Physicist suggests putting up walls against tornadoes

There have been many imaginative ideas about how to stop tornado destruction in the U.S., particularly in the area known as Tornado Alley where they are ubiquitous. Change the wind direction? Missiles? Bombs? Ice? How about walls?

Can giant walls protect the USA from tornadoes?

One scientist thinks we can protect parts of the central USA from ferocious tornadoes by building several gigantic walls across Tornado Alley:

“If we build three east-west great walls in the American Midwest …. one in North Dakota, one along the border between Kansas and Oklahoma to the east, and the third one in south Texas and Louisiana, we will diminish the tornado threats in the Tornado Alley forever,” according to physicist Rongjia Tao of Temple University.

The walls would stop the flow of air from north and south, thus preventing the tornadoes from forming, he said. As an example he cites China, where east-west mountain ranges help reduce tornadoes there.

Naysayers abound. Aside from the cost of $60 billion per 100 miles (according to Tao’s estimates) and huge engineering challenges, “it wouldn’t work,” tornado researcher Harold Brooks of the National Severe Storms Laboratory in Norman, Okla., said in an e-mail.

Brooks thinks the physicist has ventured out of his realm of expertise. Weather doesn’t work like standard physics. Others also call the idea nonsense and implausible. We could also call these walls “mountains”. While, yes, the Plains are flat and lack of mountains encourage tornadoes and their travel, places with mountains also have tornadoes. This idea is silly. Such funds would be better spent on safety for structures and preparedness.

 

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  7 comments for “Physicist suggests putting up walls against tornadoes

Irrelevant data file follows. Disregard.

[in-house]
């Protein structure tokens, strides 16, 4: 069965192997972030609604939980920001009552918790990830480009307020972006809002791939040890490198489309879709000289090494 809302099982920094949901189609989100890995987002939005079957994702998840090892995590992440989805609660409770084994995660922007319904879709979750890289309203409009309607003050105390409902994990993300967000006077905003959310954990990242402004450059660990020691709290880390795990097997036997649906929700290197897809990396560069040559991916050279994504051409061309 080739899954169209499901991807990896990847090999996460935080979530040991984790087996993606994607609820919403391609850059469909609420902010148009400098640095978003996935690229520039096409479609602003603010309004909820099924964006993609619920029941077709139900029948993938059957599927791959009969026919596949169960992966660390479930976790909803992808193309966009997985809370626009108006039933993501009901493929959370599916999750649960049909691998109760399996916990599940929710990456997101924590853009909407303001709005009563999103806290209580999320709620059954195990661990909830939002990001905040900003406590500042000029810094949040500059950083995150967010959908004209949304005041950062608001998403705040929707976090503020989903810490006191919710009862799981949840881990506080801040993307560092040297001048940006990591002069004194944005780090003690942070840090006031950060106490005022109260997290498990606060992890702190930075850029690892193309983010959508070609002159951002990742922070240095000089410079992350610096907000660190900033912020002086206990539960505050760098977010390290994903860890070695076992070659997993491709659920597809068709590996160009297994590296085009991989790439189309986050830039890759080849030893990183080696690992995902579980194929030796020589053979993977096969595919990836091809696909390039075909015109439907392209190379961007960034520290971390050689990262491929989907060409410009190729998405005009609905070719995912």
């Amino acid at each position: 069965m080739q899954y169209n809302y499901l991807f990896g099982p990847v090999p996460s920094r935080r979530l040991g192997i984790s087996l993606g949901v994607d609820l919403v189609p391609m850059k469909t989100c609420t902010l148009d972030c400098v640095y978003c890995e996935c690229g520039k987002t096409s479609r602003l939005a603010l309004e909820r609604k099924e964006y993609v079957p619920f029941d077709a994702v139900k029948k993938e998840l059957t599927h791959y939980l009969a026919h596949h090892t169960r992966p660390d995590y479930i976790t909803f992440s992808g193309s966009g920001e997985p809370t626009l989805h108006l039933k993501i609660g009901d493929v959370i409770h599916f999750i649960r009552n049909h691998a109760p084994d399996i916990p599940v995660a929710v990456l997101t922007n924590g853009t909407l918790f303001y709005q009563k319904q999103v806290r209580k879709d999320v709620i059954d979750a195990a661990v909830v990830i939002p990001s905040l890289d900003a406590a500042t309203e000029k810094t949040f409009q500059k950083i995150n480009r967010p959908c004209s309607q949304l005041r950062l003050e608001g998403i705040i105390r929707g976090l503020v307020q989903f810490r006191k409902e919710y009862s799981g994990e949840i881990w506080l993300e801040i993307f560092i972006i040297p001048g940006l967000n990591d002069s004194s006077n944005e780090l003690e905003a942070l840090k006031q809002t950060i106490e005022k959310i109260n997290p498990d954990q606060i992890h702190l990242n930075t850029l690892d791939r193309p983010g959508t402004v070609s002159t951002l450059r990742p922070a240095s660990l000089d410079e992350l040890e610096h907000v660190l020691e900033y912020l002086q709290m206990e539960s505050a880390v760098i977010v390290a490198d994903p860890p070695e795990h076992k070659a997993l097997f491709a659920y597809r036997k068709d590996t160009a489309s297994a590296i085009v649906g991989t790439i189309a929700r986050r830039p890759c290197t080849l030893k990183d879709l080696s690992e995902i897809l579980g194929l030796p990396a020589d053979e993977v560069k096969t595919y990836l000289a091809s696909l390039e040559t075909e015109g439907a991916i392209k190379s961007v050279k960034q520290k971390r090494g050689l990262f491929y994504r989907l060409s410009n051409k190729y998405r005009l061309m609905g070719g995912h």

1. Jim1950a
    February 26, 2014 at 10:05 PM

    How would the proposed walls affect wind farms?

  2. Nos482
    February 27, 2014 at 3:51 AM

    My completely unprofessional opinion…after all I’m neither meteorologist nor achitect… start building underground cities.
    From what I read tornadoes are going to get stronger (and more frequent) over the next years (decades?) thanks to climate change, so why rebuild each and every year when one could simply go where the winds don’t reach?
    Are there actually good reasons why this wasn’t tried so far?

    • Sindigo
      February 27, 2014 at 7:57 AM

      Does the view count as a good reason?

      I don’t mean the TV show. I’d bury that underground in a second.

  3. busterggi
    February 27, 2014 at 8:50 AM

    I thought tornados were caused by more localized conditions but let’s say he’s right – has he said what major disruptions his giant walls will cause to continent wide, possibly world wide, weather patterns?

  4. Joni
    February 27, 2014 at 10:28 AM

    The atmospheric activity that starts the whole process starts many thousands of feet above the ground….. them’s gonna some tall honkin’ walls!

    Joni

  5. KR
    February 27, 2014 at 11:15 AM

    I like loony propositions such as this. Also nukexcavating a channel to Qattara depression or even Atlantropa. They may be totally unfeasible and crazy, but strangely arousing.

  6. RandyRandy
    February 28, 2014 at 6:35 AM

    Salt. Scatter salt crystals above tornado formations. That might work.

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